Chef's fatal fall caused by cocaine

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A CHEF plunged 50ft to his death after a reaction to taking cocaine, a coroner ruled yesterday.

David Dempsey, 31, a head chef at Gordon Ramsay’s restaurant at Claridge’s Hotel, in London, died in a bizarre drink and drug-fuelled rampage in May.

Mr Dempsey was seen breaking windows at a block of exclusive flats in Chelsea, behaviour that doctors have linked to excited delirium, a condition that can be triggered by cocaine use.

Recording a verdict of accidental verdict, Dr Paul Knapman, the Westminster coroner, said Mr Dempsey’s death was a warning of the horror of drugs.

He said: "I’m satisfied on the evidence that David Dempsey had taken alcohol and cocaine.

"The timing, and the mode and the quantity of this cocaine is not so important. What is important is his reaction to it. It does seem he had a reaction so that he might have had excited delirium.

"He acted completely out of character and ultimately it caused his death."

Dr Knapman added: "This case serves as a reminder, if ever one was needed, of the unpredictability and dangers of cocaine. My sympathy goes out to the family."

A statement read out by John Cooper, the Dempsey family’s solicitor, after the verdict said that the chef was remembered as an exceptional human being.

The statement, on behalf of Mr Dempsey’s parents and his partner, Fiona McClement, the mother of his two children, said: "We, the family of David Dempsey, would like to say how much we miss him. He was a loving partner, a caring father and a loyal son who we will never forget.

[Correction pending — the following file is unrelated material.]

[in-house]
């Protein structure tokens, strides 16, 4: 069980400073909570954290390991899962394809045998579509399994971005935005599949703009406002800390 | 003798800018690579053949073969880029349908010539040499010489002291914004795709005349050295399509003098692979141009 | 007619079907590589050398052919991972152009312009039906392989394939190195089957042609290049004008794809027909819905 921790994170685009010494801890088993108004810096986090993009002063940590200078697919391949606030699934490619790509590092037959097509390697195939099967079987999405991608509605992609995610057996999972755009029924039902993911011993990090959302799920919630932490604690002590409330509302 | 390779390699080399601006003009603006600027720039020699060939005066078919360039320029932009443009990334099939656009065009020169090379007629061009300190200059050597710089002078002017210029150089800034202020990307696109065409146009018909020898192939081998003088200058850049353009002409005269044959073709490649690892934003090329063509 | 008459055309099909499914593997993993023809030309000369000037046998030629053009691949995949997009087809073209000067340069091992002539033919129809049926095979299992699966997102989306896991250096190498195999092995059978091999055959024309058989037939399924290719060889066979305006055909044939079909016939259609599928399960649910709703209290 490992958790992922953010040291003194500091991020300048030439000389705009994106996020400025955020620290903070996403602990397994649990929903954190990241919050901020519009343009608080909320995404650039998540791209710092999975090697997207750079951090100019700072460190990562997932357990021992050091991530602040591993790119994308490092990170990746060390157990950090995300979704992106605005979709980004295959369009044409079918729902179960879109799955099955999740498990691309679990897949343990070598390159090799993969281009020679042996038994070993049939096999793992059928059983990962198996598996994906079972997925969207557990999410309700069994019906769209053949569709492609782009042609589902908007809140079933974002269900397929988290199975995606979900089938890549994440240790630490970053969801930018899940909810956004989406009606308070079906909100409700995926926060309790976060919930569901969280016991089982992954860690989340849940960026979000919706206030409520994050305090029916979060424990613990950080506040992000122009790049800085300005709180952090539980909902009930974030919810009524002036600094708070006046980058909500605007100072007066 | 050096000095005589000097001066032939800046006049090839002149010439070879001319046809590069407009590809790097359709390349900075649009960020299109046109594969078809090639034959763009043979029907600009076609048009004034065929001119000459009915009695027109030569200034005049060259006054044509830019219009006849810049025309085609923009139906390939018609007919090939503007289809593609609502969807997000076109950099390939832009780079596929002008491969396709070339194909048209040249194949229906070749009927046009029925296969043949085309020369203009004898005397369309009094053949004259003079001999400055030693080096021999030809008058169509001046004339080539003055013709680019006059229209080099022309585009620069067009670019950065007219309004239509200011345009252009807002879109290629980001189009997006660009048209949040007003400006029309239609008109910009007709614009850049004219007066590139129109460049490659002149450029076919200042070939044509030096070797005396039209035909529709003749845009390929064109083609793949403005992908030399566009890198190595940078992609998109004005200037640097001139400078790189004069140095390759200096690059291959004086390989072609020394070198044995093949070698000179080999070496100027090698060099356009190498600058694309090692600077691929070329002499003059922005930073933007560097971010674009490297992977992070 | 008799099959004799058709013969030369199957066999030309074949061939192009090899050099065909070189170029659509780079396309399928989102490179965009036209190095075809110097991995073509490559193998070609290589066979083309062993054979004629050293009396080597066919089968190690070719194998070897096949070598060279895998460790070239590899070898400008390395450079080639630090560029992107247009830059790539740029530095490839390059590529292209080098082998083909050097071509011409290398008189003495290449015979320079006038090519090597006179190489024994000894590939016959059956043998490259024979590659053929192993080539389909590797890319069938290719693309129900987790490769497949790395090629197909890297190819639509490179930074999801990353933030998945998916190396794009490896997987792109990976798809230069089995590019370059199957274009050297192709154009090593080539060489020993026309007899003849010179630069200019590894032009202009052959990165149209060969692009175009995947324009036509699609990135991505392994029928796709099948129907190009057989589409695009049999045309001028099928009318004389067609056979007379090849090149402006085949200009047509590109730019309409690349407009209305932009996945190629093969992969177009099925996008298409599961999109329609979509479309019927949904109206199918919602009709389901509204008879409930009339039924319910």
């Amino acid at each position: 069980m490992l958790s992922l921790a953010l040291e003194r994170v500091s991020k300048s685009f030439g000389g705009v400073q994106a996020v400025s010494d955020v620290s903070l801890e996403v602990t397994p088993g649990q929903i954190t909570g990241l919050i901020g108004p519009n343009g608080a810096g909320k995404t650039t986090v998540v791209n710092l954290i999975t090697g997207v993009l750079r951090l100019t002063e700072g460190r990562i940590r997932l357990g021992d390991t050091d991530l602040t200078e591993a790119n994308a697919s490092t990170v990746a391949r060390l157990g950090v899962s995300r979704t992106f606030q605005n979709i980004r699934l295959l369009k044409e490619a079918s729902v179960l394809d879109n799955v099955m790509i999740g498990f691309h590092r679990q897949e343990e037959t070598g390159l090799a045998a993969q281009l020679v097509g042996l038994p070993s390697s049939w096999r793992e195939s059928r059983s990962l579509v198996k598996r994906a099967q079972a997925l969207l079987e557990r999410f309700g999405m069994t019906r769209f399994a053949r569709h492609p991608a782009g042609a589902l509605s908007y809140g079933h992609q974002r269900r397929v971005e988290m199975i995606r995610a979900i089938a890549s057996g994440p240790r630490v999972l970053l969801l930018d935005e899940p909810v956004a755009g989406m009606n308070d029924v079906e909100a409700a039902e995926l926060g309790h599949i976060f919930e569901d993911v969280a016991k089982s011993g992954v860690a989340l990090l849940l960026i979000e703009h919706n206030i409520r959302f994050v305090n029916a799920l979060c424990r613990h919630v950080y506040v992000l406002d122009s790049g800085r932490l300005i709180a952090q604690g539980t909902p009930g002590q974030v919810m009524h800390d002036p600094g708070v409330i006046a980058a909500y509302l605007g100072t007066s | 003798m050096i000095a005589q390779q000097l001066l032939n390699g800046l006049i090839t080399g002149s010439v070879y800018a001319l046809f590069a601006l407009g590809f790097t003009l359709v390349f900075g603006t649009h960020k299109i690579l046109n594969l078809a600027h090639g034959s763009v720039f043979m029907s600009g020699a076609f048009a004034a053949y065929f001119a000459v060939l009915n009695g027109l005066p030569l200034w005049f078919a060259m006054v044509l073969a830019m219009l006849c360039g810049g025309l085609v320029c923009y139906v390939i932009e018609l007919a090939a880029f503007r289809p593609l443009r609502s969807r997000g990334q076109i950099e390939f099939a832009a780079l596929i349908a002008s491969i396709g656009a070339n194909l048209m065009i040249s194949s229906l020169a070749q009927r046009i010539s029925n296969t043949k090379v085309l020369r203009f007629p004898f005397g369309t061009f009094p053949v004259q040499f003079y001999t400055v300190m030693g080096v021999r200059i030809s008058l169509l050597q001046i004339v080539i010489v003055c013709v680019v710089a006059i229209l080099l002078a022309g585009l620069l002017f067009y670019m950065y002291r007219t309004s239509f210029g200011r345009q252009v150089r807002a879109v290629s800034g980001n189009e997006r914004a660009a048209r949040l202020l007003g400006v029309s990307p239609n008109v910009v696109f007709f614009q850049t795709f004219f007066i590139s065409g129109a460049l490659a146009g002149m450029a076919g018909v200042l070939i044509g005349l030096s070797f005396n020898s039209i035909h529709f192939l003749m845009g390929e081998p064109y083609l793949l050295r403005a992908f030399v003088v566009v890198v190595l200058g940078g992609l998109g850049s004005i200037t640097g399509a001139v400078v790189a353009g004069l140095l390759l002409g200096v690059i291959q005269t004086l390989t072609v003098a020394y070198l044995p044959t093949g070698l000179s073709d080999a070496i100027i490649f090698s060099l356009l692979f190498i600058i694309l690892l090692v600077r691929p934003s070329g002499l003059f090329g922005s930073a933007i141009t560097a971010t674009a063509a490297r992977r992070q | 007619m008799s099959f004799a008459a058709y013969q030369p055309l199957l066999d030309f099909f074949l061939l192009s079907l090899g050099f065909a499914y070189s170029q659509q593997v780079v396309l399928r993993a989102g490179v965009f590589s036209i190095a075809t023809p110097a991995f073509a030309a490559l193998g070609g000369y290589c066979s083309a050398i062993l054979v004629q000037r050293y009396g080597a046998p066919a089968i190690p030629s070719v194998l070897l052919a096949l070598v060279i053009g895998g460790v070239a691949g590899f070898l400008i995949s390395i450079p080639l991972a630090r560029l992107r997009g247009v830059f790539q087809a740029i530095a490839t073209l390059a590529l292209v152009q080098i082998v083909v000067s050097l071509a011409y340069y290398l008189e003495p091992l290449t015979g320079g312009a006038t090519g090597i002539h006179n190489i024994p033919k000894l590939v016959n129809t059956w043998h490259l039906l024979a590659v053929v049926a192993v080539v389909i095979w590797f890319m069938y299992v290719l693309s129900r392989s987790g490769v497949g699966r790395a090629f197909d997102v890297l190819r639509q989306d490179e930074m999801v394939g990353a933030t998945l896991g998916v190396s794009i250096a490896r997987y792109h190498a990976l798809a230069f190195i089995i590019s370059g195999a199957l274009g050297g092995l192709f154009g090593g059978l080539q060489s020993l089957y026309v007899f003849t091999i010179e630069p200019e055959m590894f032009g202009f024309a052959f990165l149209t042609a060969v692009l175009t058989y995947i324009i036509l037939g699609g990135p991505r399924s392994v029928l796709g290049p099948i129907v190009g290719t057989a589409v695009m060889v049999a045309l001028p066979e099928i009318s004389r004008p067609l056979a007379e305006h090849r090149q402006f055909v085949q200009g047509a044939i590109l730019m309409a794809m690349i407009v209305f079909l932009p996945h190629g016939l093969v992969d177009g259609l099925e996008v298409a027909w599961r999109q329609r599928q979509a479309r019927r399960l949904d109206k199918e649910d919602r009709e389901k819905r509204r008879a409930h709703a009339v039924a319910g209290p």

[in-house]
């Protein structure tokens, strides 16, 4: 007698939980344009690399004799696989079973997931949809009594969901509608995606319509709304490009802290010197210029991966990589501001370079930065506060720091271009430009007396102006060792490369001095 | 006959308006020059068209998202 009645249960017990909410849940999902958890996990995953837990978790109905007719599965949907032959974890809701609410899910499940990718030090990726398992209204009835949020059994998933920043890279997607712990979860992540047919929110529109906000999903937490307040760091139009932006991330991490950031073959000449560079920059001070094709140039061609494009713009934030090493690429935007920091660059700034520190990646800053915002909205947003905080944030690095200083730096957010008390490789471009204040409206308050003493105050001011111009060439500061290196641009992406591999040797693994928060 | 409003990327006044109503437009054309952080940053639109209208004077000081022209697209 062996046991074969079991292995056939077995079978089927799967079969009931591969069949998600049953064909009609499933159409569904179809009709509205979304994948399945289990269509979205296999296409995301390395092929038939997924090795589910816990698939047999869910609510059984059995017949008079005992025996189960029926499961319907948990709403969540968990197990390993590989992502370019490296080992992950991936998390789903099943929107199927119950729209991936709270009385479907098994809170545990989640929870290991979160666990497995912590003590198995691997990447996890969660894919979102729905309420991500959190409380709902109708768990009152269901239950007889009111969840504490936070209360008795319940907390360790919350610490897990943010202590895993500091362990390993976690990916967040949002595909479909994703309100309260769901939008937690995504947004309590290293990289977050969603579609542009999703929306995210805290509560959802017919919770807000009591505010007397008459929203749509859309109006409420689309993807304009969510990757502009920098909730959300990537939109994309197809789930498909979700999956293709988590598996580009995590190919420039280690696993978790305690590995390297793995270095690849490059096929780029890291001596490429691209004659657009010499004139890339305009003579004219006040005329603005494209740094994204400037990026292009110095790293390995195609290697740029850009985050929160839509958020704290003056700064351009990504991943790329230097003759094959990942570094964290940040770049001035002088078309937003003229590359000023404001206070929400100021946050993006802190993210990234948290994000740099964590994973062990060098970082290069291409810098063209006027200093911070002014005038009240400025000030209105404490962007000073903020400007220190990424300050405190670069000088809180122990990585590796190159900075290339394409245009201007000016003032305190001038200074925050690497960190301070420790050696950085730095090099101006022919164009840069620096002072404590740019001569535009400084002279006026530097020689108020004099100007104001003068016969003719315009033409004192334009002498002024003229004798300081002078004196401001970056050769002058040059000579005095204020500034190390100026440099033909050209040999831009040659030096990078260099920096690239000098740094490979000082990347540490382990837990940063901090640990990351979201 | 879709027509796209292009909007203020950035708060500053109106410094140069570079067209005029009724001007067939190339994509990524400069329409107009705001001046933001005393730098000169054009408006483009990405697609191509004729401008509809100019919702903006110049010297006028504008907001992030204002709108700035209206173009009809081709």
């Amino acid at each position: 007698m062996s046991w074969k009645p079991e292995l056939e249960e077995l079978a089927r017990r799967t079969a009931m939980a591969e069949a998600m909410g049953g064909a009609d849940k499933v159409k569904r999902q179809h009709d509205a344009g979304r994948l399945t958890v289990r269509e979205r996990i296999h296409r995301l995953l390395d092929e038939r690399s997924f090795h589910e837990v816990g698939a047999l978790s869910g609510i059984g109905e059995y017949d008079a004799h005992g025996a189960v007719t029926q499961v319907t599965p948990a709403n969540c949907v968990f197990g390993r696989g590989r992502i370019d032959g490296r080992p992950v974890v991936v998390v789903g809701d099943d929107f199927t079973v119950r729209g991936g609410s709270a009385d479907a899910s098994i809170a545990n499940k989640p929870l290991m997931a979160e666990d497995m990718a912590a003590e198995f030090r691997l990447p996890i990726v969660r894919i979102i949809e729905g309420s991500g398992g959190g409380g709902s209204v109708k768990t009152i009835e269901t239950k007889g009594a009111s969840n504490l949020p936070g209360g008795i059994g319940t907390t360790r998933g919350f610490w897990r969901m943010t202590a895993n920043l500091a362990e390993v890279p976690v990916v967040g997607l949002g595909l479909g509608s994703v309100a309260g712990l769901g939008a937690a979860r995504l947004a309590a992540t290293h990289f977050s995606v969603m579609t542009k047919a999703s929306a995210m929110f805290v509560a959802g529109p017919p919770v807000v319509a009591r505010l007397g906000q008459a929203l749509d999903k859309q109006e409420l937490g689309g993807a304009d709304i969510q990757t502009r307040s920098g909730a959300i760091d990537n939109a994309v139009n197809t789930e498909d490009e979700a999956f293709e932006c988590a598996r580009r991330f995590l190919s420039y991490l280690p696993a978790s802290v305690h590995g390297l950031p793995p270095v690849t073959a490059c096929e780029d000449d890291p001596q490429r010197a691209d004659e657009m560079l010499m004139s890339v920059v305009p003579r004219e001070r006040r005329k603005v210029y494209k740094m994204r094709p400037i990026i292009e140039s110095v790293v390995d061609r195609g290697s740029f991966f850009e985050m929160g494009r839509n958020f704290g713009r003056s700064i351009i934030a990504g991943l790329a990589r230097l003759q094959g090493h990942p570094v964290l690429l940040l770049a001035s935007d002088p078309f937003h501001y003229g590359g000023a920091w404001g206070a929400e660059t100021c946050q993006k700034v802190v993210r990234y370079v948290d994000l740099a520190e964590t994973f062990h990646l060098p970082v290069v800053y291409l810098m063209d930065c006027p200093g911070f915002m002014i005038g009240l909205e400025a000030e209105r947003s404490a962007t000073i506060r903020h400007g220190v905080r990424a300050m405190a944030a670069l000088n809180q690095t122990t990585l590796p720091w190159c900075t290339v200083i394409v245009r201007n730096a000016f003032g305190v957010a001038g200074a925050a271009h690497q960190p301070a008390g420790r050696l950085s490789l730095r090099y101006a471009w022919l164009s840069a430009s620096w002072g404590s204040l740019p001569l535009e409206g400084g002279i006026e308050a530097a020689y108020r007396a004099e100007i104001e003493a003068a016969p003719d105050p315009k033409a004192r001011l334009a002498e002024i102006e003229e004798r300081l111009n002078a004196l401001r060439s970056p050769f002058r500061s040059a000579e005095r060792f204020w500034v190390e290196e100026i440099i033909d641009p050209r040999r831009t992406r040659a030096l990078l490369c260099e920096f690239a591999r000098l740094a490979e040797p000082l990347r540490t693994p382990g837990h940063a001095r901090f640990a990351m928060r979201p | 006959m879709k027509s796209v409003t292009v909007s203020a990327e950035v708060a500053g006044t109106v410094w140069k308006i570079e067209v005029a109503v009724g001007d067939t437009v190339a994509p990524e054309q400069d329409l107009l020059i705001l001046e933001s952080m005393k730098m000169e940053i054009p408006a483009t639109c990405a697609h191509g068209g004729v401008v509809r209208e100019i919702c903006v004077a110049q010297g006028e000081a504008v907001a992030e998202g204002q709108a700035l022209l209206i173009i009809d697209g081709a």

"We repeat the words of the coroner, that David’s reaction on the night in question was totally out of character. We would like now to pick up the pieces of our lives and remember David as the exceptional human being that he was."

The hearing had been told that Mr Dempsey was probably a regular user of cocaine.

On the night he died he had confided to Paul Carroll, a co-worker, that he "did a bit of Charlie [cocaine] earlier" and had taken the drug before.

Dr Nikolas Lemos, the head of forensic toxicology at St George’s Hospital, in London, had told the court that Mr Dempsey’s blood alcohol level was 36 milligrammes per 100 millilitres of blood. The drink-drive limit is 80mg.

His blood cocaine level was 1.36mg per litre, above the 0.9mg which has been associated with fatalities.

Dr Knapman, reading an excerpt from the American Journal of Forensic Medicine on the effects of cocaine use, told the court: "The most perplexing and most bizarre deaths associated with cocaine intoxication are those following a psychotic reaction to the drug known as excited delirium.

"The typical scenario is rapid onset of paranoia, followed by aggression towards objects, particularly glass."